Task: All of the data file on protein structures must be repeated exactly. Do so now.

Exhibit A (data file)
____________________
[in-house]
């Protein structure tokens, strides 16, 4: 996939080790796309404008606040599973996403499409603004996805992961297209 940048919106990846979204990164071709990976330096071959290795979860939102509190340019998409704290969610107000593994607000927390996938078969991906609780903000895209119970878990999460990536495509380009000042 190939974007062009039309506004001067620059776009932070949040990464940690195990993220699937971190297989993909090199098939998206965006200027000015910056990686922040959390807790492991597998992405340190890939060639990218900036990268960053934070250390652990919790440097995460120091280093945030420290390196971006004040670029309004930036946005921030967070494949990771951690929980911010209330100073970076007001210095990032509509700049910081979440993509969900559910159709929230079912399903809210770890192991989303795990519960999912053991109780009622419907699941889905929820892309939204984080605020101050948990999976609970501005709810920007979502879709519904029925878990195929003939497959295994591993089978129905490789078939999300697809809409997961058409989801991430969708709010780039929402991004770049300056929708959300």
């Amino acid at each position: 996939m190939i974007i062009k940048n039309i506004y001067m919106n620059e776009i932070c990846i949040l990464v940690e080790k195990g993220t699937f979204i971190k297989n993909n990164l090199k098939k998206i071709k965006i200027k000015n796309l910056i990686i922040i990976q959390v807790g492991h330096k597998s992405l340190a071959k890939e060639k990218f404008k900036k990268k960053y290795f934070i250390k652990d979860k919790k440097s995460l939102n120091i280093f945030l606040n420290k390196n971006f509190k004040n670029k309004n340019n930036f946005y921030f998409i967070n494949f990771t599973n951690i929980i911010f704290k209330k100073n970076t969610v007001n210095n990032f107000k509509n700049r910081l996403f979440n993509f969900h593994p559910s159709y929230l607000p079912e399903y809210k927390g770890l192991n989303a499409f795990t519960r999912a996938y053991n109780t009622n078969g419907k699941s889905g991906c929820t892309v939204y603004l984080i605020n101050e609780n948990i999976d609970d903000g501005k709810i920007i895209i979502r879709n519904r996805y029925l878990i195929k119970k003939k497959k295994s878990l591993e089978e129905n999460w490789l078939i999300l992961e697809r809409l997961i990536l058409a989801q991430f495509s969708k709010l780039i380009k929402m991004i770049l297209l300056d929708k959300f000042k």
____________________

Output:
[in-house]
């Protein structure tokens, strides 16, 4: 996939080790796309404008606040599973996403499409603004996805992961297209 940048919106990846979204990164071709990976330096071959290795979860939102509190340019998409704290969610107000593994607000927390996938078969991906609780903000895209119970878990999460990536495509380009000042 190939974007062009039309506004001067620059776009932070949040990464940690195990993220699937971190297989993909090199098939998206965006200027000015910056990686922040959390807790492991597998992405340190890939060639990218900036990268960053934070250390652990919790440097995460120091280093945030420290390196971006004040670029309004930036946005921030967070494949990771951690929980911010209330100073970076007001210095990032509509700049910081979440993509969900559910159709929230079912399903809210770890192991989303795990519960999912053991109780009622419907699941889905929820892309939204984080605020101050948990999976609970501005709810920007979502879709519904029925878990195929003939497959295994591993089978129905490789078939999300697809809409997961058409989801991430969708709010780039929402991004770049300056929708959300």
């Amino acid at each position: 996939m190939i974007i062009k940048n039309i506004y001067m919106n620059e776009i932070c990846i949040l990464v940690e080790k195990g993220t699937f979204i971190k297989n993909n990164l090199k098939k998206i071709k965006i200027k000015n796309l910056i990686i922040i990976q959390v807790g492991h330096k597998s992405l340190a071959k890939e060639k990218f404008k900036k990268k960053y290795f934070i250390k652990d979860k919790k440097s995460l939102n120091i280093f945030l606040n420290k390196n971006f509190k004040n670029k309004n340019n930036f946005y921030f998409i967070n494949f990771t599973n951690i929980i911010f704290k209330k100073n970076t969610v007001n210095n990032f107000k509509n700049r910081l996403f979440n993509f969900h593994p559910s159709y929230l607000p079912e399903y809210k927390g770890l192991n989303a499409f795990t519960r999912a996938y053991n109780t009622n078969g419907k699941s889905g991906c929820t892309v939204y603004l984080i605020n101050e609780n948990i999976d609970d903000g501005k709810i920007i895209i979502r879709n519904r996805y029925l878990i195929k119970k003939k497959k295994s878990l591993e089978e129905n999460w490789l078939i999300l992961e697809r809409l997961i990536l058409a989801q991430f495509s969708k709010l780039i380009k929402m991004i770049l297209l300056d929708k959300f000042k």